tanking Red Faction (only adding destructible areas to a shooter does not make it a good and successful one automatically) and the entertaining, well-designed
Return to Castle Wolfenstein can't really cover or deliver after three years of waiting. I want more Duke.
2002: Basically, the whole project is restarted more or less from scratch. With the game being switched to Unreal 2.0 engine (heavily modified),
the title sees a fundamental refit, with many modern effects like shader, normal mapping or HDR getting added in the process. In the meantime, a 23yo guy
is sitting in university, attending to more or less tiresome seminars about literature and multimedia (yeah, weird combo). He has checked out even more
shooters in the last year. Command & Conquer: Renegade plays nice, but looks ugly, Medal of Honor: Allied Assault adds an epic (and historical)
scale to modern shooters on the PC, Jedi Knight gets a solid conclusion with Jedi Outcast (still using the Quake II engine which definitely fails in hiding its age by now),
and Epic manages to squeeze in Unreal Tournament 2003 shortly before the year finishes. All these titles entertain me for a while, but after all, I am thinking that
none of these can't really deliver. I want more Duke.
Dec 19, 2007: After an eternity, a new teaser trailer for the game
gets released. My fading hopes about any release being still possible are slightly rekindled by this, even though it's a pretty short video which rather looks as if some
stuff has been quickly arranged together for this purpose. Also, Duke looks a bit weird in this one, but anyway, better than nothing.
Pretending to be busy as a student (now
going for MA degree), I am still dedicated to shooters and tried before to keep myself distracted with Jedi Academy, the incredibly disappointing Unreal II and
a much-less-exciting-than-expected Halo. Far Cry had made an impressive step forwards regarding visual quality on the PC (although being difficult
like hell sometimes, due to checkpoint system, brutal AI and insanely challenging indoor levels), while Half-Life 2 finally surfaced after ages of development and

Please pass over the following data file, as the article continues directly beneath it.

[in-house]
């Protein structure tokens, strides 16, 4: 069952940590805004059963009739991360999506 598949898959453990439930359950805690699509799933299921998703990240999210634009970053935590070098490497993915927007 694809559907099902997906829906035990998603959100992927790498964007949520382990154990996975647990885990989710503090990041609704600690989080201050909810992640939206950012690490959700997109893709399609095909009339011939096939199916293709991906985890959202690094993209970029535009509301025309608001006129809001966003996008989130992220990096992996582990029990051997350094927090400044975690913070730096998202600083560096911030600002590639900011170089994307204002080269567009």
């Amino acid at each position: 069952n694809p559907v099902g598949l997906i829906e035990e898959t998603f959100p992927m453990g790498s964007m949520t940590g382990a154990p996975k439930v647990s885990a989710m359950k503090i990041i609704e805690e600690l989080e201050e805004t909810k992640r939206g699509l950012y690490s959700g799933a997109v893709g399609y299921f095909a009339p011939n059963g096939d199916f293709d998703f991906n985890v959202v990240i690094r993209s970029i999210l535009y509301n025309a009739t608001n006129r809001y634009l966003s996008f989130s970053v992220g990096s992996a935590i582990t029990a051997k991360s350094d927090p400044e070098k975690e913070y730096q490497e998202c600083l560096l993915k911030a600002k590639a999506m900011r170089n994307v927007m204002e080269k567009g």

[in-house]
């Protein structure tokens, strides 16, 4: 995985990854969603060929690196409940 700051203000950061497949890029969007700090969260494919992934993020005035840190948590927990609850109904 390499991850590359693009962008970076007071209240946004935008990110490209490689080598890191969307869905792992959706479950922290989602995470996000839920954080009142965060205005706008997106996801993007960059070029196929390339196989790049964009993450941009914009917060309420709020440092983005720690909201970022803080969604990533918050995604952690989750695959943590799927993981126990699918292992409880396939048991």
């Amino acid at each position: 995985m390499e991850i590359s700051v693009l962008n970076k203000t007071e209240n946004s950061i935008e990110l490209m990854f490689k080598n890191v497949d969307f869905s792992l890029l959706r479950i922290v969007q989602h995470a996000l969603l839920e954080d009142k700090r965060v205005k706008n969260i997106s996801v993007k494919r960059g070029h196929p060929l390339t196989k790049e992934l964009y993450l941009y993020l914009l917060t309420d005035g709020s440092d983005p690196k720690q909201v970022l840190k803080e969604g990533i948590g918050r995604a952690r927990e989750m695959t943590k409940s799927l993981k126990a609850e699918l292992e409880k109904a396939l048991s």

introduced us to the awesomeness that was Steam. Many cursed about it in the beginning, forcing you to activate and update your game through an online client, but over the
years, people accepted the system and learned to enjoy its benefits. How times change. With Doom 3, id Software finally returned and showed us how fear automatically happens
in a game by simply turning off the lights. :) Quake 4 kind of wanted to continue the tradition of Quake II, but in the end it turned out to be a disappointment for
the fans since it was just above average and did not bring back the atmosphere of its predecessors. SiN Episodes proved how badly the idea which was started by the
Half-Life 2 episodic launch could backfire: The first installment completely tanked already, its difficulty system intending to automatically adapt to player skills completely failing, ending
up in a messy, brutally hard fight for mere survival and leaving fans demanding for something better, but never delivering it since any additional episodes got cancelled. Portal
demonstrated that a game can work with a simple "portal here, portal there" gameplay, while Unreal Tournament 3 turned into a big graphics demo which never got fully
accepted by the community. Crysis made the next step and brought current PC hardware down on its knees, leaving players clueless about how developers were able to run this
thing on their own. All of this was nice, no doubts about it. For a while at least. But you know. It couldn't really deliver. I still wanted more Duke.
June 5, 2008: A video from the Jace Hall Show with new